Infants diagnosed with drug withdrawal symptoms at birth, also known as neonatal abstinence syndrome (NAS), are nearly two and a half times as likely to be readmitted to the hospital in the first month after being discharged compared with full-term infants born without complications, according to new Vanderbilt research released today in the journal Hospital Pediatrics.

Drug withdrawal symptoms can occur shortly after birth in infants exposed, while in the womb, to narcotic pain relievers (or opioids) such as hydrocodone. Compared to other infants, those with drug withdrawal are more likely to experience respiratory complications, feeding difficulty, seizures and to have low birth weight.

The study, Risk of Hospital Readmission Among Infants with Neonatal Abstinence Syndrome, is the most recent in an ongoing series of studies by Vanderbilt researchers that delve into the far-reaching implications, short-term and long-term, of drug exposure and withdrawal in newborns. Their previous research showed rates of NAS grew by nearly fivefold in the past decade across the United States. Still, little is known about infants with NAS after their initial hospitalization following birth.

In this latest study, the researchers sought to determine if infants with NAS are at an increased risk for hospital readmission within 30 days from discharge compared with uncomplicated term and late preterm newborns.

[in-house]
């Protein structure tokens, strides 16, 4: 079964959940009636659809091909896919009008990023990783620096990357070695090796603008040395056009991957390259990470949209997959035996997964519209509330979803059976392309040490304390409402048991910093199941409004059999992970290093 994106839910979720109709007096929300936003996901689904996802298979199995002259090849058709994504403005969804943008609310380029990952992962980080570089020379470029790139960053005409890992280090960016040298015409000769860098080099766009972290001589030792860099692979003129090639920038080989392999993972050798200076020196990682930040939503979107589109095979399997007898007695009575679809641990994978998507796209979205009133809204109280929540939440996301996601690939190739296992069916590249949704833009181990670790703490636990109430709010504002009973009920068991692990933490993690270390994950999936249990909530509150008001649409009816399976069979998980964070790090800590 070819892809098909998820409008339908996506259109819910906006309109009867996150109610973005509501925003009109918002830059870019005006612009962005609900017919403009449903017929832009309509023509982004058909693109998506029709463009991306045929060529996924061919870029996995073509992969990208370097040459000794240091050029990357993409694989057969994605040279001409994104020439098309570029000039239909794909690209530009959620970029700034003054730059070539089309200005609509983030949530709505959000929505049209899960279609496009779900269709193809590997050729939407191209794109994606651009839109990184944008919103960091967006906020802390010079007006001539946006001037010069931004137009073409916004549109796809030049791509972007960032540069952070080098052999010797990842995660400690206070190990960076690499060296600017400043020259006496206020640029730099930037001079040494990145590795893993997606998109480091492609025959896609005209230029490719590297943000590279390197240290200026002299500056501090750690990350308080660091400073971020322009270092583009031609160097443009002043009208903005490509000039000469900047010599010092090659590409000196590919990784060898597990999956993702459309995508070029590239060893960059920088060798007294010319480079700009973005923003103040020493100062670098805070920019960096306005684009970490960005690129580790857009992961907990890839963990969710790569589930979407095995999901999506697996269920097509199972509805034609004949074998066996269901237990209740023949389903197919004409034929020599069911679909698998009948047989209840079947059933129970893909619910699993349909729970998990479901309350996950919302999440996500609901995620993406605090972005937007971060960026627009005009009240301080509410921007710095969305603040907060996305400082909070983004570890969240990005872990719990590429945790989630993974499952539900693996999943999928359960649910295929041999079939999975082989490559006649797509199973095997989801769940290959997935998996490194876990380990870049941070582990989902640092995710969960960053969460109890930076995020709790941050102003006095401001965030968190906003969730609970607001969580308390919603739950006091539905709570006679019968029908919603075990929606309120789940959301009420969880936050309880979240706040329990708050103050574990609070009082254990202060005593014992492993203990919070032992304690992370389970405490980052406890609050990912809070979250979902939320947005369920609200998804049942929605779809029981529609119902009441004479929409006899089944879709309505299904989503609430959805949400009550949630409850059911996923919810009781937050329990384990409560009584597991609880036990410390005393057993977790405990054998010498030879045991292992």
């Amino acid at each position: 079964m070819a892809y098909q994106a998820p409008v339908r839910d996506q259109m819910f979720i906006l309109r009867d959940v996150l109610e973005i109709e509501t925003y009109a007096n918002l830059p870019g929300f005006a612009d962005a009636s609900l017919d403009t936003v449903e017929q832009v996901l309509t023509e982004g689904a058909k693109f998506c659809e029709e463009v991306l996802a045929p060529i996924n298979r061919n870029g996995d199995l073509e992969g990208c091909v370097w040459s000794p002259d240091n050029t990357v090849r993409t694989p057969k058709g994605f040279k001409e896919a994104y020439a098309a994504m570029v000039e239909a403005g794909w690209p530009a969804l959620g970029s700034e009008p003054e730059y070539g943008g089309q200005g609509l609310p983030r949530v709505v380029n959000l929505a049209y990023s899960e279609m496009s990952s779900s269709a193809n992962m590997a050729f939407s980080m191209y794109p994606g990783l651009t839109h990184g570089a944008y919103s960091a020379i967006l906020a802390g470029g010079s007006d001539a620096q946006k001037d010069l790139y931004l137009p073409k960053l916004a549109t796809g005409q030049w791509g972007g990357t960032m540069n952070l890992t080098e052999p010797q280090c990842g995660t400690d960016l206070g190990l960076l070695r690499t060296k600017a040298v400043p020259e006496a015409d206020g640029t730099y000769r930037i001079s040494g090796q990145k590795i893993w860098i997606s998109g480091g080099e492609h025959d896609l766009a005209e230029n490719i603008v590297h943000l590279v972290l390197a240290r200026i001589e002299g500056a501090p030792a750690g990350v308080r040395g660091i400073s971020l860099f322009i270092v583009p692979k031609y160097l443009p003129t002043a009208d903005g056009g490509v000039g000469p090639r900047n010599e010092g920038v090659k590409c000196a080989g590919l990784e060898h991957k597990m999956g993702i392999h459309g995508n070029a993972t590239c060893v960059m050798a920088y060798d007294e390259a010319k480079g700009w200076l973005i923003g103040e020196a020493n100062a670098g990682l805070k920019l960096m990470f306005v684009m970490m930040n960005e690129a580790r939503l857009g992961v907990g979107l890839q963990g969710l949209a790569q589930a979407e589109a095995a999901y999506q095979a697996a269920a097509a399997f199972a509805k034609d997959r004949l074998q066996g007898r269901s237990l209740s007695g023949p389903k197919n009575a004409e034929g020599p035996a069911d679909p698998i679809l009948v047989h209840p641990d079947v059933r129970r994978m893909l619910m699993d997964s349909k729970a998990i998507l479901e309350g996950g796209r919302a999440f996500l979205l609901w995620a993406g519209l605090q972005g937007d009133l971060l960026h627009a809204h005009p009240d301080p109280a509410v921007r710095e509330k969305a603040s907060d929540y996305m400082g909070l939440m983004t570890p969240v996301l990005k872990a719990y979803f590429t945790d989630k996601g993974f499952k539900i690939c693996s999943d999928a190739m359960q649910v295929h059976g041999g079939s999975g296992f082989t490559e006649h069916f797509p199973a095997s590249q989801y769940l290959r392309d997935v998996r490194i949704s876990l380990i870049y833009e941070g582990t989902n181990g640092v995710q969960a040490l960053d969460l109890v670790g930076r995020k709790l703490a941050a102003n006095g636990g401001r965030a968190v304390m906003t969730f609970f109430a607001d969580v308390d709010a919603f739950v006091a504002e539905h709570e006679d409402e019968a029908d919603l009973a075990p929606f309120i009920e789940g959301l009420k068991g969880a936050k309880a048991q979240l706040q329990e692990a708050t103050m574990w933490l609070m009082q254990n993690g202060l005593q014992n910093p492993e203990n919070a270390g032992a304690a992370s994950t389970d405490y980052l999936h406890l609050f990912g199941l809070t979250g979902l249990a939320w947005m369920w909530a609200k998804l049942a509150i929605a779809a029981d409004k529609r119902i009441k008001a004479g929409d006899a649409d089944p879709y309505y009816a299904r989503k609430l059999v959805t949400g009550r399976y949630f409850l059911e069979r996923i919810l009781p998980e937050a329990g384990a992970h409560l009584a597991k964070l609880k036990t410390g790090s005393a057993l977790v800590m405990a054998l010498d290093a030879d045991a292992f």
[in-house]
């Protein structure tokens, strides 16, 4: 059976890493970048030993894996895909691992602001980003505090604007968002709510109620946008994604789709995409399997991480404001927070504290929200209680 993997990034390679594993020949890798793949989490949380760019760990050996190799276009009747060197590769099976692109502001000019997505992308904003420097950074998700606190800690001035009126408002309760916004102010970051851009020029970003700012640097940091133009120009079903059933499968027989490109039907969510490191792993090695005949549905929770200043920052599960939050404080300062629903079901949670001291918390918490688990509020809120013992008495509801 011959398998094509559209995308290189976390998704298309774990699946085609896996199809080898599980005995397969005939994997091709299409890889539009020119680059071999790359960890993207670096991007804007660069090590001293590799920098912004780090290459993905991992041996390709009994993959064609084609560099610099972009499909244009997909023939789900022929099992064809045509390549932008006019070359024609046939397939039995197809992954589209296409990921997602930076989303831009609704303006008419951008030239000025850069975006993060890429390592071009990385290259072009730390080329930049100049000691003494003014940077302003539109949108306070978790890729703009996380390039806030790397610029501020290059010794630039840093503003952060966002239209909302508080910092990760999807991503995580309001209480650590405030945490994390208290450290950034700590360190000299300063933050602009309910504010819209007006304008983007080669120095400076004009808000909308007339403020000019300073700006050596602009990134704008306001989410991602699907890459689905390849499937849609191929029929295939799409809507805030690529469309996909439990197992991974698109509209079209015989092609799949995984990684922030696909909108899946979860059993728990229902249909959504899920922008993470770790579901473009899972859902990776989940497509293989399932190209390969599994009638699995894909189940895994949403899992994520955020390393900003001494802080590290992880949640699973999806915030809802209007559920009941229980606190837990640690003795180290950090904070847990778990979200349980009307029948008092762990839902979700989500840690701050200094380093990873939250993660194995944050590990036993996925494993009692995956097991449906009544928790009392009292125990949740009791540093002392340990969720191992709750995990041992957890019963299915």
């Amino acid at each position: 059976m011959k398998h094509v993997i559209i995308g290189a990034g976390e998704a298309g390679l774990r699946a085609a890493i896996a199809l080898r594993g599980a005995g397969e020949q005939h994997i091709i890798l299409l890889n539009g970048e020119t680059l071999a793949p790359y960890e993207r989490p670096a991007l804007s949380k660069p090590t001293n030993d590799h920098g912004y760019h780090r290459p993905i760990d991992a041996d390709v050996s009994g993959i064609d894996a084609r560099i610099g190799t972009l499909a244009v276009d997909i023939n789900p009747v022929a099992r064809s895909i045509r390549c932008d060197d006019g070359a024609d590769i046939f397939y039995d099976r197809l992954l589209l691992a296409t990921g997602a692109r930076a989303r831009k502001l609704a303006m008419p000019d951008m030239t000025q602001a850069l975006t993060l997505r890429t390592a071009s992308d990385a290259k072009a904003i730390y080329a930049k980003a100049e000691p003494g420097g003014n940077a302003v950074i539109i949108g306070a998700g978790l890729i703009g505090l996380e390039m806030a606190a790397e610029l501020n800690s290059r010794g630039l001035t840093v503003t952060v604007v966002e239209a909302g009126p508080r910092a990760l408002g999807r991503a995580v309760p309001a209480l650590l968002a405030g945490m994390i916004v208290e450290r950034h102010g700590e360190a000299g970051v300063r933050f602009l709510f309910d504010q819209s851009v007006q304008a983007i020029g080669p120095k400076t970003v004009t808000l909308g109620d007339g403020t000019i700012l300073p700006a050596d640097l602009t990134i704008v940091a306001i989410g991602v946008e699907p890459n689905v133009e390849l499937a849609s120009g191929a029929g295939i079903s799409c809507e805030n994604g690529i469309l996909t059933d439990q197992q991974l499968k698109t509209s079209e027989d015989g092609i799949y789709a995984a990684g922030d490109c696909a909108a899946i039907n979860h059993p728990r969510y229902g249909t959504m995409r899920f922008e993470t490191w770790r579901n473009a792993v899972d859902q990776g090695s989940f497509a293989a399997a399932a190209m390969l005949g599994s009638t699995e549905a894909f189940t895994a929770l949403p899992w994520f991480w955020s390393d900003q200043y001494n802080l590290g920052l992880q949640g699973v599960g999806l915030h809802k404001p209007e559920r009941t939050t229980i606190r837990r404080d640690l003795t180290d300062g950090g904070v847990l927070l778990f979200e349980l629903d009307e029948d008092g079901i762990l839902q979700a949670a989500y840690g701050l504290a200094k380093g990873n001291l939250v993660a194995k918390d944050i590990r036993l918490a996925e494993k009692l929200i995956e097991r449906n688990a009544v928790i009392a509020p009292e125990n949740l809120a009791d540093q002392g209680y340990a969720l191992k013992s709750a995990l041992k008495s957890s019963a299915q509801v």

"The recent rise of neonatal abstinence syndrome led to efforts in many hospital systems to improve hospital care being delivered to infants with the syndrome. Our findings suggest that these improvements need to extend beyond the initial birth hospitalization to ensure a safe discharge home," said lead investigator Stephen Patrick, M.D., MPH, MS, assistant professor of Pediatrics and Health Policy in the Division of Neonatology at Monroe Carell Jr. Children's Hospital at Vanderbilt.

For their analysis, the researchers examined hospital discharge data for 2006-2009 from the New York State Inpatient Database (SID) and also looked at data for live births from the New York Department of Health. During that time period there were 700,613 uncomplicated term births (at least 38 weeks gestation) and 51,748 late preterm births (born between 33 and 36 weeks gestation). Of those births, 1,643 infants were diagnosed with NAS.

The most common cause for readmission among infants with NAS was withdrawal, whereas the preterm newborns were most commonly readmitted for jaundice.

Patrick said future research and state-level policies should investigate means to mitigate the risk of hospital readmission for infants with NAS.

"As state and federal policymakers work towards strategies to improve outcomes for women with substance use disorder and their infants, it will be important to ensure that families are supported during the critical transition from hospital to home to limit the risk of hospital readmission. The findings of our study suggest that some families may benefit from additional post-discharge resources."